In order to do so, download the latest stable build of the Micropython firmware for the generic ESP8266 module from the downloads sections of the official website:
For this tutorial, I will use esptool to flash the micropython firmware onto the esp8266 boards. esptool is an open-source, python-based utility to communicate with the ROM bootloader, and flash the firmware onto ESP8266 and ESP32 series chips.
Let’s explore how you can use esptool to flash the firmware onto esp8266 for both Windows/Linux based systems.
STEP 1: Install CP2102 Driver
NodeMCU ESP8266-12E module contains an FTDI Serial Programmer. To use this programmer, you need to download and install the CP210x USB to UART Bridge VCP Driver from the official website of SilLabs:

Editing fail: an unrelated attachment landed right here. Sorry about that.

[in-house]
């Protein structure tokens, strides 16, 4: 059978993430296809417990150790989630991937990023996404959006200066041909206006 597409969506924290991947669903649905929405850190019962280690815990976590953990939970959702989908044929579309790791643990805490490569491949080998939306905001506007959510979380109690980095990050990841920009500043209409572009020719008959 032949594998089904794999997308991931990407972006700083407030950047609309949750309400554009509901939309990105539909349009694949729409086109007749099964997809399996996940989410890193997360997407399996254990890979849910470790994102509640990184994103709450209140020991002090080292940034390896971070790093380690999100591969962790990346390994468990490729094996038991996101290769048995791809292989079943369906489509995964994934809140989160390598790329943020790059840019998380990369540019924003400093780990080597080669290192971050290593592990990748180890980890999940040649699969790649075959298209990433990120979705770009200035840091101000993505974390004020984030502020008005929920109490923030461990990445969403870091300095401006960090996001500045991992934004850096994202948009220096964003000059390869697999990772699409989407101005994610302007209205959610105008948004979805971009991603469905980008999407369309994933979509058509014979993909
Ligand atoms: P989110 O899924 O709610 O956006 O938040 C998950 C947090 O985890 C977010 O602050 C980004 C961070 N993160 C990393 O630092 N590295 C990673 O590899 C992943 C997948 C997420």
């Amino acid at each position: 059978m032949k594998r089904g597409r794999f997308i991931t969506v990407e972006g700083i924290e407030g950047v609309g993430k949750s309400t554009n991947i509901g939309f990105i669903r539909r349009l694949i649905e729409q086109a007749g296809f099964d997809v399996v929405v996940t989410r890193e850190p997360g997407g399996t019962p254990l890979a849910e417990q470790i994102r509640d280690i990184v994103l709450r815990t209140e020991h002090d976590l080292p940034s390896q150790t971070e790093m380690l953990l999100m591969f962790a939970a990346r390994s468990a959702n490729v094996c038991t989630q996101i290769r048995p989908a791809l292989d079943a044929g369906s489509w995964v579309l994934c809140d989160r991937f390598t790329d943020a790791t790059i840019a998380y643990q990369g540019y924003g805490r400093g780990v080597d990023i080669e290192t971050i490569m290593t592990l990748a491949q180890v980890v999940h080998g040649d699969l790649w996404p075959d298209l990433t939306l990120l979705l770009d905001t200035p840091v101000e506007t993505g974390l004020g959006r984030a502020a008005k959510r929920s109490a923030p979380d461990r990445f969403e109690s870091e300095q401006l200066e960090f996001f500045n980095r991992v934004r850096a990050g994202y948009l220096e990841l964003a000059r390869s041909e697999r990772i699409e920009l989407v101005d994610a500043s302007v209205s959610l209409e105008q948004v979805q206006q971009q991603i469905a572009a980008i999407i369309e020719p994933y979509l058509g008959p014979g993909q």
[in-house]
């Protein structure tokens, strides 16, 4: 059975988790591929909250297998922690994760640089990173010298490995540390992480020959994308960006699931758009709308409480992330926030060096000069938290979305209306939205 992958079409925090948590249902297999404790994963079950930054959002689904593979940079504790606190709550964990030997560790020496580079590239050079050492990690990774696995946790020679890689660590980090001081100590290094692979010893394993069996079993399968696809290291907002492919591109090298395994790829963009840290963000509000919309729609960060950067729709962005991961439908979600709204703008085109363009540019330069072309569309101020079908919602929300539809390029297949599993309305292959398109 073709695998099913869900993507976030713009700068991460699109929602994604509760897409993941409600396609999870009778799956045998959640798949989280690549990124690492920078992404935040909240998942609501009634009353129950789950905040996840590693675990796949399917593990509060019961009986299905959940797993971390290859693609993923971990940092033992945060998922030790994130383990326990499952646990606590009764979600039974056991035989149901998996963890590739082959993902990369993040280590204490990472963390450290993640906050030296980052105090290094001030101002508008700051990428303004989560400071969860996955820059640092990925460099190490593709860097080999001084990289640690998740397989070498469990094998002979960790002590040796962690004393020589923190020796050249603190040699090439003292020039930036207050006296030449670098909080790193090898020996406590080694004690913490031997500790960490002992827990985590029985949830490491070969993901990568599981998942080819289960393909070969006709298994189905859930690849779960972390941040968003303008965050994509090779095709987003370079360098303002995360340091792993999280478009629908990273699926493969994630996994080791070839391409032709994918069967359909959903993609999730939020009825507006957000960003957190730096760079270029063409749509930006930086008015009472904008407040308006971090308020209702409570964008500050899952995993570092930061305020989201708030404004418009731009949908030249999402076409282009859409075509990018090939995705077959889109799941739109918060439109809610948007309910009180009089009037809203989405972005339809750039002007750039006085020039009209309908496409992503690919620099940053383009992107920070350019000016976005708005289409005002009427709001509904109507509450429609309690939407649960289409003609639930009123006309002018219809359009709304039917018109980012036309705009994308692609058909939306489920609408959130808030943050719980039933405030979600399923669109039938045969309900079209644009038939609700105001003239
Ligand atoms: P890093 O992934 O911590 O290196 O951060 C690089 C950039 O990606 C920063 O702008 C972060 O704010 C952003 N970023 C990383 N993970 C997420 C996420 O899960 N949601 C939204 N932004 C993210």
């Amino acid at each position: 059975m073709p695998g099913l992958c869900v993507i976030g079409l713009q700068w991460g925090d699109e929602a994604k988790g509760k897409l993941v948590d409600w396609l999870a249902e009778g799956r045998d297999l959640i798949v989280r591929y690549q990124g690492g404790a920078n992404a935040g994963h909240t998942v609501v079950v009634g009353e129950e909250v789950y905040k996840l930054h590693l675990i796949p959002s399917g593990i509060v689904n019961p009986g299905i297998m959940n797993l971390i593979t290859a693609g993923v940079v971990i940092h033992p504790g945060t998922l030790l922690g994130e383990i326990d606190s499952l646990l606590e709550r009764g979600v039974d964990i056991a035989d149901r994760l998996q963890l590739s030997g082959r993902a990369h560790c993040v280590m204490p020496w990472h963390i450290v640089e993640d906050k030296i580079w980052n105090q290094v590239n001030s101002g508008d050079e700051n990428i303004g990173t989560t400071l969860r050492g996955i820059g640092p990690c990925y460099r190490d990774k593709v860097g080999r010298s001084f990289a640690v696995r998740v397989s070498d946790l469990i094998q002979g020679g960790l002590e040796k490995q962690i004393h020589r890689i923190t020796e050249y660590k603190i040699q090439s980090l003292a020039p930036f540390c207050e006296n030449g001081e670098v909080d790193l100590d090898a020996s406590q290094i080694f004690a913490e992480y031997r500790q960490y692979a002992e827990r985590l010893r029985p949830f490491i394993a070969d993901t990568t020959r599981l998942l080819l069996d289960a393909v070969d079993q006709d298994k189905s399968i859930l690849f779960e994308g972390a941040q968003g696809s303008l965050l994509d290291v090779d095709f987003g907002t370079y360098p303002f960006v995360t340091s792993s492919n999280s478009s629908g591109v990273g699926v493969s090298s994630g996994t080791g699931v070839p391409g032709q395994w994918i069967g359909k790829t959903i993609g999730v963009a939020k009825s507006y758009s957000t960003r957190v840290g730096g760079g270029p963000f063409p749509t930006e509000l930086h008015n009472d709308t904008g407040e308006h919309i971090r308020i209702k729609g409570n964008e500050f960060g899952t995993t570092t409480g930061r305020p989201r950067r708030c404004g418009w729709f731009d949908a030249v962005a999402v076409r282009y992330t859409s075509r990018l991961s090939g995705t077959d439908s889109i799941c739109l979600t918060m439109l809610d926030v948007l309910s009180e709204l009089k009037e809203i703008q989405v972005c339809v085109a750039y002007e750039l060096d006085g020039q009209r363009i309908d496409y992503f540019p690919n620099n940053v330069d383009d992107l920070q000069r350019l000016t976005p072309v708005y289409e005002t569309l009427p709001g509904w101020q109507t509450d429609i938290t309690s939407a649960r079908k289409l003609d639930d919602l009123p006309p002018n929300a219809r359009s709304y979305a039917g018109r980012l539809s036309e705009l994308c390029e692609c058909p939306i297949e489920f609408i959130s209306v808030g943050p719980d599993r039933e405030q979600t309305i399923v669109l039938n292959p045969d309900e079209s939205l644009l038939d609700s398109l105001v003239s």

After you have installed the driver, the device should appear in the device manager of your PC:
If the USB-to-UART converter appears in Ports (COM and LPT), you are good to go. Else, you need to reinstall the driver before you can move onto the next step.
There is no need to install explicit drivers in case of Linux based machine. You just need to check if the serial device is detected or not by running the following command in terminal:
If the serial device appears in the monitor, you are good to go. Otherwise, reconnect the device so that it is recognized by the linux system.
STEP 2: Install Python Essentials
Since esptool is a python-based platform, you need to install ‘Python’ and the package manager ‘pip’ alongside with it.
Download and install the latest stable build of the python from the official website: